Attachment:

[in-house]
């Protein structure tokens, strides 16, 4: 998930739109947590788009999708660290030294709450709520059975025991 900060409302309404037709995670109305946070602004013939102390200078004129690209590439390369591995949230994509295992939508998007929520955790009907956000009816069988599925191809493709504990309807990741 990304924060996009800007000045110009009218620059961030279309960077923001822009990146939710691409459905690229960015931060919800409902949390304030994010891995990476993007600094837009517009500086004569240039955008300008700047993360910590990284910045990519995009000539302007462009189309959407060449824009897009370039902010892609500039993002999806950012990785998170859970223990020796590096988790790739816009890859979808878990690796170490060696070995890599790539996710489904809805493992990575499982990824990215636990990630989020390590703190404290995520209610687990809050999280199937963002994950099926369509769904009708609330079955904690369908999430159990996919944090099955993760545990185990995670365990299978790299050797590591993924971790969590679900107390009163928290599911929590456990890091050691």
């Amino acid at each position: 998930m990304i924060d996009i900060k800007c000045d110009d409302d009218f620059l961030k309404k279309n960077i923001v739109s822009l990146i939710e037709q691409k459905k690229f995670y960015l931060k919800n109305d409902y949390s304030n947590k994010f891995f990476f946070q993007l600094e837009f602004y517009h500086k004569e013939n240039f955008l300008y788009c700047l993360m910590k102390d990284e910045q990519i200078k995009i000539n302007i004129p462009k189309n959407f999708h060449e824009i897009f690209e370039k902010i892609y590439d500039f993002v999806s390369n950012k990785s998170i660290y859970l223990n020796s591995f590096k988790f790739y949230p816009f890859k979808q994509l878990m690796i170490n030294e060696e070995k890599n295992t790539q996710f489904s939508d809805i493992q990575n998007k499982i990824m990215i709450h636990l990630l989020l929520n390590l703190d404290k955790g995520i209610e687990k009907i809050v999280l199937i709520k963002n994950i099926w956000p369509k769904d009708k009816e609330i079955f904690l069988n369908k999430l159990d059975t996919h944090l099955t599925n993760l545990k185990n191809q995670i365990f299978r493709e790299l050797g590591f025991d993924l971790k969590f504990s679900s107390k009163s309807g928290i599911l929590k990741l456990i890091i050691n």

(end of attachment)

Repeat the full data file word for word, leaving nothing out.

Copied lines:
[in-house]
């Protein structure tokens, strides 16, 4: 998930739109947590788009999708660290030294709450709520059975025991 900060409302309404037709995670109305946070602004013939102390200078004129690209590439390369591995949230994509295992939508998007929520955790009907956000009816069988599925191809493709504990309807990741 990304924060996009800007000045110009009218620059961030279309960077923001822009990146939710691409459905690229960015931060919800409902949390304030994010891995990476993007600094837009517009500086004569240039955008300008700047993360910590990284910045990519995009000539302007462009189309959407060449824009897009370039902010892609500039993002999806950012990785998170859970223990020796590096988790790739816009890859979808878990690796170490060696070995890599790539996710489904809805493992990575499982990824990215636990990630989020390590703190404290995520209610687990809050999280199937963002994950099926369509769904009708609330079955904690369908999430159990996919944090099955993760545990185990995670365990299978790299050797590591993924971790969590679900107390009163928290599911929590456990890091050691």
């Amino acid at each position: 998930m990304i924060d996009i900060k800007c000045d110009d409302d009218f620059l961030k309404k279309n960077i923001v739109s822009l990146i939710e037709q691409k459905k690229f995670y960015l931060k919800n109305d409902y949390s304030n947590k994010f891995f990476f946070q993007l600094e837009f602004y517009h500086k004569e013939n240039f955008l300008y788009c700047l993360m910590k102390d990284e910045q990519i200078k995009i000539n302007i004129p462009k189309n959407f999708h060449e824009i897009f690209e370039k902010i892609y590439d500039f993002v999806s390369n950012k990785s998170i660290y859970l223990n020796s591995f590096k988790f790739y949230p816009f890859k979808q994509l878990m690796i170490n030294e060696e070995k890599n295992t790539q996710f489904s939508d809805i493992q990575n998007k499982i990824m990215i709450h636990l990630l989020l929520n390590l703190d404290k955790g995520i209610e687990k009907i809050v999280l199937i709520k963002n994950i099926w956000p369509k769904d009708k009816e609330i079955f904690l069988n369908k999430l159990d059975t996919h944090l099955t599925n993760l545990k185990n191809q995670i365990f299978r493709e790299l050797g590591f025991d993924l971790k969590f504990s679900s107390k009163s309807g928290i599911l929590k990741l456990i890091i050691n």